Glasgow quartet Glasvegas took the world by storm in 2008 when their eponymous debut of shimmering wall of sound indie-pop made a significant impression on critics and the public alike, reaching Number 2 in the UK album chart in the process. Having supported Dirty Pretty Things and Ian Brown on the way to its release, they had already generated plenty of interest. The hype before that debut was released reached fever pitch – and for once the hype was justified, and the album was nominated for the Mercury Music Prize.
Since then, second album Euphoric///Heartbreak\\\ was released to far less enthusiasm in 2011, drummer Caroline McKay left (being replaced by Swedish stick wielder Jonna Löfgren), support slots stepped up a notch, with Oasis and U2 being the latest big names to formally request their presence, before a parting of the ways with Sony occurred.
The first single from the new album, I’d Rather Be Dead (Than Be With You), was welcomed by many as a return to form; its delicate piano-led ode to misery was in stark contrast to the somewhat excessive song title but it was positively charged with emotion. Second single – and the first released on BMG – If, returns to that racing guitar sound reminiscent of early Editors with a dab of Jesus And Mary Chain: a galloping drumbeat coupled with James Allan’s vocal musings, that recall Shane MacGowan due to the thickness of accent applied (albeit Scottish rather than Irish), plus a healthy nod to Elvis Costello, result in one of the album highlights.
Occasionally though, Allan’s vocals seem over elaborated and a bit out of place, sounding as if an essay is being crammed into a three-to-four minute song. This is sometimes annoying, as the vocals overwhelm the music. A prime example is Finished Sympathy, which turns out to be a strange beast: synth strings provide a backdrop of beauty and the song is the closest to an anthem on the album, sounding great but at the same time having those excessive vocals going on.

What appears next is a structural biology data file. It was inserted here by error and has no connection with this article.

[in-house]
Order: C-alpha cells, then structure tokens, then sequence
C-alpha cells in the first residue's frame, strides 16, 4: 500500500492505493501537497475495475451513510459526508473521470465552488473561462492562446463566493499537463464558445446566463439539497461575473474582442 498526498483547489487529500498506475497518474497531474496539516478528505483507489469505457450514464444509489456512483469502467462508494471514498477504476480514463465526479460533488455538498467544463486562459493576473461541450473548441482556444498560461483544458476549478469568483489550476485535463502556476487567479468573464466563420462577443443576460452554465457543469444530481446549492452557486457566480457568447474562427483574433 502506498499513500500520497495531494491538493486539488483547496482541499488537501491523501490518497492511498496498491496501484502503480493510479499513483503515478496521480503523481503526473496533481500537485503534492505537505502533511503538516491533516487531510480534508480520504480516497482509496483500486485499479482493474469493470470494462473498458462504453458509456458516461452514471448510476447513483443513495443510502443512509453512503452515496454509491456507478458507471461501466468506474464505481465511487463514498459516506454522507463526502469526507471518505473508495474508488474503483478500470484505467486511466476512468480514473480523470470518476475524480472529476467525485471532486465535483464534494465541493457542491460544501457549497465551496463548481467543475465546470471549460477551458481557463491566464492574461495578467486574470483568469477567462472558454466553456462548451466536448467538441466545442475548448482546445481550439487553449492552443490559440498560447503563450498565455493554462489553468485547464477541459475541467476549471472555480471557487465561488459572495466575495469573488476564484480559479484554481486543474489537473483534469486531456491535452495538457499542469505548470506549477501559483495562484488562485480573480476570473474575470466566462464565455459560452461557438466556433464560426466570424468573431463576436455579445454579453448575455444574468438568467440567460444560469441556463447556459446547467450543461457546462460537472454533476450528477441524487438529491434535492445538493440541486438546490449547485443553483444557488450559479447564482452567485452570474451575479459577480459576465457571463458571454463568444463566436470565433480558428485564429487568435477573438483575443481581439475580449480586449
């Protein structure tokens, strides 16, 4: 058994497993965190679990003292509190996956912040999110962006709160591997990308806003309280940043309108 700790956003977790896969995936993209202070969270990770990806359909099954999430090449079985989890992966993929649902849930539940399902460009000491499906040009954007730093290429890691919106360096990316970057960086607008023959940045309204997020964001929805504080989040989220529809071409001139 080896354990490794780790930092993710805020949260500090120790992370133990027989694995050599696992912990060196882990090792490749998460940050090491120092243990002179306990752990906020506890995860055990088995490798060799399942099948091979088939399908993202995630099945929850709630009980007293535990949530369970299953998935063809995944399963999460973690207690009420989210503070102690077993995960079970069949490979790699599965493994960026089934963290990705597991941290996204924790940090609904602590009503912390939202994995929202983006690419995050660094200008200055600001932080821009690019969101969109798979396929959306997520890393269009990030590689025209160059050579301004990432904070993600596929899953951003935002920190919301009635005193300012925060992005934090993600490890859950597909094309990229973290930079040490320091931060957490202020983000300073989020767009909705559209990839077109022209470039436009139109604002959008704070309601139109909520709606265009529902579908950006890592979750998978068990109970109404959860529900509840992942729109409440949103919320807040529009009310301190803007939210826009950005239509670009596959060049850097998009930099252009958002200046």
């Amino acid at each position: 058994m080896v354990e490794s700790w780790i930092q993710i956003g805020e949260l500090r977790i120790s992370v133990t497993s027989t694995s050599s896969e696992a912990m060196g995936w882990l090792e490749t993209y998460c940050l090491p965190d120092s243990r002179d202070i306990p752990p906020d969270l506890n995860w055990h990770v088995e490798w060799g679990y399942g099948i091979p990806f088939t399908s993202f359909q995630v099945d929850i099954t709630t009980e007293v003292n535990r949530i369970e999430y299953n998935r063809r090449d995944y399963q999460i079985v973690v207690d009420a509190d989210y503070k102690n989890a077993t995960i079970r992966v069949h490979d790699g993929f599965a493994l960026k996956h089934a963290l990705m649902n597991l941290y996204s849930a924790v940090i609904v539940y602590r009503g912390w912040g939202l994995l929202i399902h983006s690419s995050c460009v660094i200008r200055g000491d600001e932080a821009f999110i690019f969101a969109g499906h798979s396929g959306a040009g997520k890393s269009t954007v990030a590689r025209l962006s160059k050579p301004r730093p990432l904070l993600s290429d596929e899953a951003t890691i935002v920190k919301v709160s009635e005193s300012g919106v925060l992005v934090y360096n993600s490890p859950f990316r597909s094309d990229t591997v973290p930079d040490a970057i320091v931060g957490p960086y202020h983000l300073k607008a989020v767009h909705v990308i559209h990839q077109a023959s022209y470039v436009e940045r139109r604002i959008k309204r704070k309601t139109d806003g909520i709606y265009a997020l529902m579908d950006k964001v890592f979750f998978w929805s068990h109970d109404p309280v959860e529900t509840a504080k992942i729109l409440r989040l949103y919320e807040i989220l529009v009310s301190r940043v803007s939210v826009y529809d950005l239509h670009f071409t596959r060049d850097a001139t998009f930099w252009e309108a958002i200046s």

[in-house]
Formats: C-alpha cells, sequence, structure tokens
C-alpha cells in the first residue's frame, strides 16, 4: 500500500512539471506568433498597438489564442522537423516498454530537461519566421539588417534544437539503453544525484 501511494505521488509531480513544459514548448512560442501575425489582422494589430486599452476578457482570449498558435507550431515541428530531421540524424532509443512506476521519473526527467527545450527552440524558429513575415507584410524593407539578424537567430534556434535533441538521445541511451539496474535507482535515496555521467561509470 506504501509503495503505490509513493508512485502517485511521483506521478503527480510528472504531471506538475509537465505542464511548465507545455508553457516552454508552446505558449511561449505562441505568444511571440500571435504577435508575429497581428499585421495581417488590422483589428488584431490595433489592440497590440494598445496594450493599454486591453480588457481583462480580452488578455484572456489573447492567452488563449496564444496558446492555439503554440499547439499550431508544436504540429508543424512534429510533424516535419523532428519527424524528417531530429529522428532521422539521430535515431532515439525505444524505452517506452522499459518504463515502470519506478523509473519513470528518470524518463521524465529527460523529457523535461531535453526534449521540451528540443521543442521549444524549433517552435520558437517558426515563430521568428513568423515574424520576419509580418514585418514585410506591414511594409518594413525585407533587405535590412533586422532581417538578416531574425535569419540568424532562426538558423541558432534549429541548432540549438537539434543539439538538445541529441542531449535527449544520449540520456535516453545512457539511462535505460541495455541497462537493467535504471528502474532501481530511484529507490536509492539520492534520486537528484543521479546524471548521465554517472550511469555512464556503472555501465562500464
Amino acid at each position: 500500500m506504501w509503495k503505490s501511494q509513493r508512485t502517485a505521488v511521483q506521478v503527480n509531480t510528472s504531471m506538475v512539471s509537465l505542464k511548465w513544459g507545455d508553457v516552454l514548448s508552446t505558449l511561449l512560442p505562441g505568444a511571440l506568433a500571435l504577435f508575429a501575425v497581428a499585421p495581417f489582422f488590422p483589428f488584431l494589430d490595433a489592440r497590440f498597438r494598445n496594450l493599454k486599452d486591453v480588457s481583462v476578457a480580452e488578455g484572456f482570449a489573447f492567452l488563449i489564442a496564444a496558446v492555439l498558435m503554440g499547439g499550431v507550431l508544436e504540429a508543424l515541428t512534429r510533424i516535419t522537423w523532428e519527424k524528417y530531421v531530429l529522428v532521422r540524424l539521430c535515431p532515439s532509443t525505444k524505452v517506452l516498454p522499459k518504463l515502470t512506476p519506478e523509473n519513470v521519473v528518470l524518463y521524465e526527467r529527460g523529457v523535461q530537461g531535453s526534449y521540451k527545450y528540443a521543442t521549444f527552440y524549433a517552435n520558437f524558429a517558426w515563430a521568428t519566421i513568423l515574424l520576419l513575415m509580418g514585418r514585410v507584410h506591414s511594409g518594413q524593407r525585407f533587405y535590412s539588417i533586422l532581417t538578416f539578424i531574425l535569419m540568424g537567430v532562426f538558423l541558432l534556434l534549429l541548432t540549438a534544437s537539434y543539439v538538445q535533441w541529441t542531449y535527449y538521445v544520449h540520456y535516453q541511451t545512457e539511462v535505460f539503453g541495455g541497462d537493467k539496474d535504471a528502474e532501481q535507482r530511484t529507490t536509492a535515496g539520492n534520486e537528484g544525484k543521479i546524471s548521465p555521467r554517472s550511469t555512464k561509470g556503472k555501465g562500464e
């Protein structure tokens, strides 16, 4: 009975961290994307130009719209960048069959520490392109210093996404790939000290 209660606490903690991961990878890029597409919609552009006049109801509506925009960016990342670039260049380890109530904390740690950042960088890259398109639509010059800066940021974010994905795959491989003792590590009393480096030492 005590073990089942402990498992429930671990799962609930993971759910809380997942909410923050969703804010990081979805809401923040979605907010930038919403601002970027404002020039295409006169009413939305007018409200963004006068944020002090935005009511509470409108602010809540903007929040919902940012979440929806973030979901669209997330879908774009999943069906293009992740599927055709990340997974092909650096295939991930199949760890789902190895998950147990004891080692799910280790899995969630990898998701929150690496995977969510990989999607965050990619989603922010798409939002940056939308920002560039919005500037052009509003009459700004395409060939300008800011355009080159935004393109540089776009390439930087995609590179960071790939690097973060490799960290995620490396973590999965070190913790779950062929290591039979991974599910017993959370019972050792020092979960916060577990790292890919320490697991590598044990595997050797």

The title track contains those shimmering guitars, accompanied by a plodding bassline and minimal percussion – a typical Glasvegas sound, “now the whole world looks so cinematic” sings Allan and it is exactly that, a real ‘lighters in the air’ moment with that accent providing perfect accompaniment this time. The uneventful Youngblood is indistinct, lacking a strong melody, and possessing jumbled vocals, and Choices is another low-key moment, lacking the wall of guitar sound and as a result feeling rather empty, but its strength is its fragility and piano line, sounding sad and reflective.
All I Want Is My Baby is built around a pulsing bass but merely serves as a warm up to the album’s outstanding track, Secret Truth. Beginning with a militaristic drumbeat and repetitive guitar line, the song builds in intensity to a strong chorus with synth backing and echoing vocals – an absolute joy. Magazine bears resemblance to a Simple Minds drum pattern, complemented with the distinct Glasvegas guitaring sound. The vocal performance is less anthemic than a Jim Kerr effort and lacks distinctive melody but the instrumental ending is dripping with more emotion. Neon Bedroom then closes the album in an altogether different fashion; a slower beat sounding like the melody from Doves’ There Goes The Fear is slowed right down, creating a gentle (almost) love song.
This offering doesn’t contain any nuggets in the same vein as the debut album, like Geraldine or the tearjerker Daddy’s Gone, and won’t draw attention like that acclaimed effort. But it’s better than that ‘difficult second album’; the addition of Löfgren has definitely improved the intricacy and subsequent drumming which is a big plus. Ultimately it’s likely to work best on a cold winter’s night in a remote cottage with just the wind, a raging log fire, a glass of the strong stuff and sad memories for company.